Interesting to see Zettacore raising a $21m series C, some six years after they first started our promising to replace silicon with molecular memories, although that’s not the application that is attracting interest right now.
As Nikkei Electronics reported last week – they look to have a customer for their Molecular Interface (aren’t most interfaces molecular?) technology that helps with conventional semiconductor manufacturing. While their initial plan for global domination of the memory business seems to have been elbowed aside with the fall in price of flash memory from a dollar a Mb 2001 to less than a dollar a Gb 2009, the R&D does seem to have been useful for something…
ZettaCore said MI technology enables deposition of copper on smooth dielectric, and lamination of dielectric on smooth copper in high-performance IC substrates, HDI boards, high-speed boards, flexible PCBs, and wafer level packaging. Since surface roughening is eliminated, customers can realize finer line/space dimensions and improve signal integrity while using conventional materials and processes.
“ZettaCore MI technology offers IC substrate customers the ability to leverage their manufacturing infrastructure and yet realize finer line/space design rules. For example, customers can advance interconnect geometries with the current GX-13 material beyond what is possible with conventional roughening technologies. Since the interfaces are smooth, losses related to skin effect are minimized which would improve system performance,” said Takao Sakurai, general manager of Specialty Chemical Dept, Ajinomoto Co Inc.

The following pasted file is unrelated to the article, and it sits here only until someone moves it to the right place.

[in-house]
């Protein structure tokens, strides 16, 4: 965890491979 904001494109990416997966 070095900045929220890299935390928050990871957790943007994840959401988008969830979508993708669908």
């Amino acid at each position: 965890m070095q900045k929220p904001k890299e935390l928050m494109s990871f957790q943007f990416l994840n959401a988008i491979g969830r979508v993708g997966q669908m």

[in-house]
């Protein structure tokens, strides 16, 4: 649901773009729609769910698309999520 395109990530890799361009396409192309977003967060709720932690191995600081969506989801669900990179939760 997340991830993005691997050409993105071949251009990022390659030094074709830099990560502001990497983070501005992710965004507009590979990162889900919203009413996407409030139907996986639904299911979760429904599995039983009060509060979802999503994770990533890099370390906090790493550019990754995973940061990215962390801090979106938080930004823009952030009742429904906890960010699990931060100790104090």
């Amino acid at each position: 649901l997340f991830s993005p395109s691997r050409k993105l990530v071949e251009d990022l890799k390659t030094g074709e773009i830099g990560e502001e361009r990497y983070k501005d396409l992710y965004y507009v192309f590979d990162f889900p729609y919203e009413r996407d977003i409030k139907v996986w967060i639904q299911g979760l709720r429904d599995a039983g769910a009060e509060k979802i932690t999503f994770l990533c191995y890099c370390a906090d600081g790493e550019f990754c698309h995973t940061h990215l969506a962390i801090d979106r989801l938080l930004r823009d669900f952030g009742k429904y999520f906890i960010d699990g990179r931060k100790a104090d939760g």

By working with Ajinomoto, ZettaCore is offering a complete and seamless solution to substrate manufacturers.
“Ajinomoto GX-13 build-up resin has a dominant market share in flip-chip IC substrates. Customers can now realize 10µm line/space design rules and beyond by using ZettaCore MI technology in conjunction with GX-13 material,” said Srinivas Nimmagadda, VP of Business Development at ZettaCore.
That’s another set of rebels assimilated into the world of CMOS then.